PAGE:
Therapist-Approved Ways To Overcome Sensory Processing Disorder

SPD or Sensory processing disorder is an ailment that is not currently recognized in the DSM as a psychological health problem that occurs independently. SPD is where the central nervous system of the body takes in information from sensory sources or stimuli but cannot create an efficient and appropriate behavioral or motor response. It negatively impacts everyday functioning by building a disorganized and confused reaction from texture, sounds, and tastes.


One in every six individuals is affected by this neurological condition, and everything can be overwhelming. But it is noteworthy to remember that SPD may affect one sense or more. Individuals with the condition may react differently due to the variety of intensity of certain stimuli. It means that some of them might experience an overreaction to certain situations that may lead to intense screaming, throwing a tantrum, vomiting, etc. In other instances, it could be the opposite where people would experience under-reaction. These can include insensitivity or not responding to physical touch, not covering ears despite hearing a loud noise, or not minding the uncomfortable and strong taste of the food.

Issues with SPD can be attributed to the autism spectrum. Thus, experts believe that the condition should be included in the DSM and other diagnostic manuals. Experts understand that this is something not all professional health care providers know, and more of them are not well-trained to address its symptoms and further complications. Therefore, it is significant that people understand the need to look for someone specializing in SPD to get the best treatment for their sensory issues.

There are ways to overcome SPD, but before that, people should know the four types of the condition.


Sensory Modulation Disorder – It refers to the struggle of regulating the intensity of response to senses. Meaning, people with SPD may have problems with textures. Usually, they get uncomfortable touching or feeling a surface that is not that upsetting to most individuals. Examples can include disliking the texture of the food inside the mouth, hating the way their hair gets brushed, or feeling uncomfortable with other people’s touch.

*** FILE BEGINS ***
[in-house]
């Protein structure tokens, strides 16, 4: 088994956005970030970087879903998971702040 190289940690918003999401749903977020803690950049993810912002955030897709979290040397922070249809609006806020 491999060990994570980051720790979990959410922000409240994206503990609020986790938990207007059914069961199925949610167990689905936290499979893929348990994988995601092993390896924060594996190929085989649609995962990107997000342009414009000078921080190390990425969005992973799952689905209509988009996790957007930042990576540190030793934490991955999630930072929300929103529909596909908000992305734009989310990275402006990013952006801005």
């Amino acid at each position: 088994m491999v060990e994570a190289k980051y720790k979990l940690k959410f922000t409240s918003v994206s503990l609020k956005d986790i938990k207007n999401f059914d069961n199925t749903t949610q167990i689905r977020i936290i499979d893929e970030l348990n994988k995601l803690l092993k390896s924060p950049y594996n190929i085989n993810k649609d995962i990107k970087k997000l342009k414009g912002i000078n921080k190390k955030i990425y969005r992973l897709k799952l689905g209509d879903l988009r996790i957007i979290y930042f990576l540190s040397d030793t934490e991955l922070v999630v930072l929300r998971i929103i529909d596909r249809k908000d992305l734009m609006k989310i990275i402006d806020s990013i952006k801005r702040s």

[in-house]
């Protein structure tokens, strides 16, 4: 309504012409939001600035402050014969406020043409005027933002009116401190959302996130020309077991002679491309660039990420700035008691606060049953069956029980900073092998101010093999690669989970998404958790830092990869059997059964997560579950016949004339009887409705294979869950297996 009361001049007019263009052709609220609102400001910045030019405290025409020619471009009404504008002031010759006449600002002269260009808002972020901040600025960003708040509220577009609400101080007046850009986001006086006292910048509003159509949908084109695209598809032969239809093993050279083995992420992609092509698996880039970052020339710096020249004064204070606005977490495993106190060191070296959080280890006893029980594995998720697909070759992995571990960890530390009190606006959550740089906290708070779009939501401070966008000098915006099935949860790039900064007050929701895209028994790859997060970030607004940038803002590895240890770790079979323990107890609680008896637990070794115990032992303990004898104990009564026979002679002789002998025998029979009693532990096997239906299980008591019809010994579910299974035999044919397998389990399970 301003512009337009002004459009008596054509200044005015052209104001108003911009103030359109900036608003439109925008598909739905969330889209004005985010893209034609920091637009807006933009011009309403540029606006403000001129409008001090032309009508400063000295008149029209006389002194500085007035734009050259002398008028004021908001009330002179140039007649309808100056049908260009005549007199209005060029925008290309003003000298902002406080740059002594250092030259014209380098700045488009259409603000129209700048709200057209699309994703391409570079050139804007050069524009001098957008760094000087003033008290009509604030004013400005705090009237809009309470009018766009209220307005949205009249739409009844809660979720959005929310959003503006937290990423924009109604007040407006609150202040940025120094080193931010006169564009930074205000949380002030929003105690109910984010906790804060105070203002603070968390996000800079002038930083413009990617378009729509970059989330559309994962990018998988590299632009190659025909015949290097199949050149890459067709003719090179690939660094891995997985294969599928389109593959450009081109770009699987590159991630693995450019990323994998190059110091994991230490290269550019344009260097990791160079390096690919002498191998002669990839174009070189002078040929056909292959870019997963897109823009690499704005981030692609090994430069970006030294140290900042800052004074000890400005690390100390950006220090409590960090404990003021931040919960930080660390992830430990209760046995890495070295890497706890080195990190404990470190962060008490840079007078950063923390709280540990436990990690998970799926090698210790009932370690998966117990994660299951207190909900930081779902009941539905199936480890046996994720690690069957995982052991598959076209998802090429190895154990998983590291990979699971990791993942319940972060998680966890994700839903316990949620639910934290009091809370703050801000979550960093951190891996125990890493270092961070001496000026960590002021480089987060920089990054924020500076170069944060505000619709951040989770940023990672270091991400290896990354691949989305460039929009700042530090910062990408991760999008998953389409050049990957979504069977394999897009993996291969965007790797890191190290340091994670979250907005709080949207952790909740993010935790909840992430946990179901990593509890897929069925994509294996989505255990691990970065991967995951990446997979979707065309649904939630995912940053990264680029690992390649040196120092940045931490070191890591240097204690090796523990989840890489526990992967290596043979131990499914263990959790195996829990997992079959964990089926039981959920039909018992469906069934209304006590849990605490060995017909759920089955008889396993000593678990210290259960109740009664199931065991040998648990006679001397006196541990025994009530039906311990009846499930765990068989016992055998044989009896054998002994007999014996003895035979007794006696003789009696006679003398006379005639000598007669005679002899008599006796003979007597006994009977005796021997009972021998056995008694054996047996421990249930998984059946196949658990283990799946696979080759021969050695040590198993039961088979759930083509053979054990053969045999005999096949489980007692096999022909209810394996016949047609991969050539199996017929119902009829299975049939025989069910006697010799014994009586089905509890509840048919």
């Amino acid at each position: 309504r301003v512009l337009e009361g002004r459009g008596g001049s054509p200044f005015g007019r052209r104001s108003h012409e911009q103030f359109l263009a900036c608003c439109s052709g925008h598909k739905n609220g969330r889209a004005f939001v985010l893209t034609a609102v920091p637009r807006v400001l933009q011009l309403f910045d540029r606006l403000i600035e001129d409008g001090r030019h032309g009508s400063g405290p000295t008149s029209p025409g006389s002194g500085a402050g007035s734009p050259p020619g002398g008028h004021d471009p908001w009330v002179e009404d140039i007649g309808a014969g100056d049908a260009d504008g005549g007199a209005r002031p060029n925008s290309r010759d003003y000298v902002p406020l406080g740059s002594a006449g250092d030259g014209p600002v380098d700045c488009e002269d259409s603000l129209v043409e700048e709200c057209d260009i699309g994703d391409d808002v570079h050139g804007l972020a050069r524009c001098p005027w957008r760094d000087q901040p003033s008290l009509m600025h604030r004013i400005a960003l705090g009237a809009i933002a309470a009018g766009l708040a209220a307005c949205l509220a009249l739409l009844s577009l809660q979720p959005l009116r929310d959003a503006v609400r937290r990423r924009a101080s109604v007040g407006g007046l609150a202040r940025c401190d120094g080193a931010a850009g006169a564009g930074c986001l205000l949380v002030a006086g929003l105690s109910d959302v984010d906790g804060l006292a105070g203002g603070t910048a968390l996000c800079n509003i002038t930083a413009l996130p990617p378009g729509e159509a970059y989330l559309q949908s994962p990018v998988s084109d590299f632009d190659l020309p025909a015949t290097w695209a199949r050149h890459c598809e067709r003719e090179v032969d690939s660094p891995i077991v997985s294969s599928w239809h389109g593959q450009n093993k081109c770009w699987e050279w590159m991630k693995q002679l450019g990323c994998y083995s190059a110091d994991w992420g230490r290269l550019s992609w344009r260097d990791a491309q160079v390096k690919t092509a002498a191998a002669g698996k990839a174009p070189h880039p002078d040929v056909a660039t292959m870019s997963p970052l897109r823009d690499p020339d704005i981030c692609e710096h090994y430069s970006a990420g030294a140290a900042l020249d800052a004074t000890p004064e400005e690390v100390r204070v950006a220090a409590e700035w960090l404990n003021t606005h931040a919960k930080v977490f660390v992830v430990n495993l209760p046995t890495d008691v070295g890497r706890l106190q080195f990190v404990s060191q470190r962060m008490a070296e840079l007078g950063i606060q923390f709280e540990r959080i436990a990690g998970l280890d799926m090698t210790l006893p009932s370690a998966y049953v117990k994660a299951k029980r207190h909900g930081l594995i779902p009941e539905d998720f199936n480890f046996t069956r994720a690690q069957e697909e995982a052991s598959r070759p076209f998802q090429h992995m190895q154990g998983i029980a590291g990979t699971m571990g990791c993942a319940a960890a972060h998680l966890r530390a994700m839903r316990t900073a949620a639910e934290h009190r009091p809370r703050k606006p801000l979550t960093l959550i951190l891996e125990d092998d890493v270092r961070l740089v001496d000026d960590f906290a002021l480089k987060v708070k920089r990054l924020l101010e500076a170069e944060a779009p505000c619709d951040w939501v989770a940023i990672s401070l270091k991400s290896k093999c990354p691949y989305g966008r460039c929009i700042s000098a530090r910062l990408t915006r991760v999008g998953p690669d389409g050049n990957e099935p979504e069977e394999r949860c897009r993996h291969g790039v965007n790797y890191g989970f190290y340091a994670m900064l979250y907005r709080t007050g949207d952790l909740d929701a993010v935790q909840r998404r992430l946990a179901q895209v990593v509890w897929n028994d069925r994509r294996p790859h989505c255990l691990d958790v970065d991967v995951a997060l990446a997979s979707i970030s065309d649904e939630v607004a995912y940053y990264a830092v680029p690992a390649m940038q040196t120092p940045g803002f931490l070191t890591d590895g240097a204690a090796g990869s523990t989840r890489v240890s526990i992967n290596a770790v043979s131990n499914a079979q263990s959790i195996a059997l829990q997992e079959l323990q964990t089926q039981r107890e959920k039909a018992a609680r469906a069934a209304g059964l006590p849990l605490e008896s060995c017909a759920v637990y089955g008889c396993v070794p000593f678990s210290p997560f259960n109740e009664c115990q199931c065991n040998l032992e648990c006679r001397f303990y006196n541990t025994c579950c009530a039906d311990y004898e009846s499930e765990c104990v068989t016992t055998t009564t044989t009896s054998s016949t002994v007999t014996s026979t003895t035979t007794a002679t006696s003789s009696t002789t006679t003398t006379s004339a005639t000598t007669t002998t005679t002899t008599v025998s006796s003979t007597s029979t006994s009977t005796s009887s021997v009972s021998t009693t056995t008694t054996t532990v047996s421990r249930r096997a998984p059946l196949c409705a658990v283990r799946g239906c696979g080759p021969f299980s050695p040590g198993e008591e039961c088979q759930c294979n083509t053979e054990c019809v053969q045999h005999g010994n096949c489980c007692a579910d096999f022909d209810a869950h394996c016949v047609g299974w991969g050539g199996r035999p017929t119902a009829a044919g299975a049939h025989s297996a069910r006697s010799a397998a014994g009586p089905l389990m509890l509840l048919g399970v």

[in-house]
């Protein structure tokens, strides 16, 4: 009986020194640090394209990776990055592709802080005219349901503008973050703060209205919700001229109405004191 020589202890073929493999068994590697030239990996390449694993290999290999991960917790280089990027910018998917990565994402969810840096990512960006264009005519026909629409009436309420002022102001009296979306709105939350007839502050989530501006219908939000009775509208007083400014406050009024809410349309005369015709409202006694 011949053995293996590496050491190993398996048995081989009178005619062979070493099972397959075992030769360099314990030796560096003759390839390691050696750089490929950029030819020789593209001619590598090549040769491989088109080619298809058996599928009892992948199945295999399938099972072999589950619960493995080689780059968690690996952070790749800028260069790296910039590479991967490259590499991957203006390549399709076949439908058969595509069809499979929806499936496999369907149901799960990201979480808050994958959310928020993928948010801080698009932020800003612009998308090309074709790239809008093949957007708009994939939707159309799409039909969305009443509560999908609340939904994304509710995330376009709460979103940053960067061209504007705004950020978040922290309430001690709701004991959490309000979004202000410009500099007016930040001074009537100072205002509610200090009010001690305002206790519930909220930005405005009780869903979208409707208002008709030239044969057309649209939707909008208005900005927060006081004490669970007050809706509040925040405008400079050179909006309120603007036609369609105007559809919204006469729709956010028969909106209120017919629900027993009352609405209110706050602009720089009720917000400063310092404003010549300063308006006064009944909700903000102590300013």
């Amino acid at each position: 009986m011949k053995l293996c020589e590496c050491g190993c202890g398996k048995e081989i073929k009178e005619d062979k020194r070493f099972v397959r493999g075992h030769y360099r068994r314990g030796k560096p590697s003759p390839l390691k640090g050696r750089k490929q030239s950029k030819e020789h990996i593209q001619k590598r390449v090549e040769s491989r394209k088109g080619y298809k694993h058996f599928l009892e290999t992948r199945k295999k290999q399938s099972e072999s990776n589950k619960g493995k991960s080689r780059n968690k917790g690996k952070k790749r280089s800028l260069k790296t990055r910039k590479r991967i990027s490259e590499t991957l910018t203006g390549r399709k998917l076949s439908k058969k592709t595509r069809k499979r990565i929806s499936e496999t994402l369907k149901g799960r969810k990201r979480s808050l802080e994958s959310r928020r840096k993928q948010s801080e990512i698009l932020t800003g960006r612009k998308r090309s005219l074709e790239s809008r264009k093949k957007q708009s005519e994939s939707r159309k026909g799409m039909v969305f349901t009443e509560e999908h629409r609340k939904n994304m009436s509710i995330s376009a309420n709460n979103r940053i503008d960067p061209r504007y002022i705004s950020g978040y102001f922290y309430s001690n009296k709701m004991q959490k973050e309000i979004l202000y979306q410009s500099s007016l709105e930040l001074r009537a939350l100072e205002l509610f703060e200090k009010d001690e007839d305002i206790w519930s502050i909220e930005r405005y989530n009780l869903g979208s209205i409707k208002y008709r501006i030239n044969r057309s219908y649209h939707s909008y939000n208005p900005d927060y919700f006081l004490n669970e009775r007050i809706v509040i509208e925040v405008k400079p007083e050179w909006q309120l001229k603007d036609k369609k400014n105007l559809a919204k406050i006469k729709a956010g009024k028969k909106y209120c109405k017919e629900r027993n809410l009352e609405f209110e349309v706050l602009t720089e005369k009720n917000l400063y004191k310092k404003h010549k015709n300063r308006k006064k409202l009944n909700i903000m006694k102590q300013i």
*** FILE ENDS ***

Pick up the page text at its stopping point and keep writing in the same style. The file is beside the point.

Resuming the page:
Sensory Discrimination Disorder – It refers to the accurate classification of stimuli. It makes people unaware of their strengths. As such, they often encounter issues bringing too little or too much force when doing a task. They can also have problems with moving too slow or too fast while working on an activity. In some cases, they find it hard to focus on looking at specific things, especially in a cluttered space or background.

Postural Ocular Disorder – It refers to the struggle of managing physical utilization. Individuals with postural ocular disorder usually struggle to find their balance and are most likely unable to control body movements. In some unfortunate instances, some people cannot discern the dominance of their right hand from their left. Aside from that, they also suffer from visual issues such as the inability to track their eye line.

Dyspraxia – It refers to people’s inability to schedule, plan, and execute small and big things in sequence. It refers to the struggles of moving from one task to another. This specific complication can make it genuinely hard for individuals to accomplish a task that they need to do due to the effects on movement and coordination.


The Treatment For SPD

Occupational Therapy – The most effective and recommended type of treatment for SPD is occupational therapy. It’s a form of therapy that helps those individuals struggling with physical or mental health problems. The process encourages rehabilitation that supports people’s better performance in their day-to-day lives. It’s a type of therapy that assists people in understanding their needs to better engage in meaningful activities. Occupational therapy meets the needs for emotional and behavioral adjustments to accomplish a goal accordingly.

DIR Method – It is a type of treatment that works well with children with SPD. It is where therapists or caregivers exert a special effort to tailor interactions and communication to meet the children’s unique functional developmental level to reach certain milestones. That is within the framework of their processing indifferences that caters to various problem-solving exercises. In some instances, the method typically involves a team approach with speech therapy, educational programs, and occupational therapy.

Listening And Vision Therapy– SPD can negatively promote physical health problems. Thus, it would help if individuals would take time to realize the need for listening and visual therapy. They can start by listening to various sound frequencies and patterns to stimulate the brain while working on a balancing motor task. On the other hand, visual therapy improves individuals’ eye-motor skills, especially when they have trouble reading or writing.

These are a few of the therapies that may help with SPD. Other treatments can be beneficial as well, like speech and language therapy. In instances that SPD symptoms are way out of hand, medication and lifestyle change can also be useful.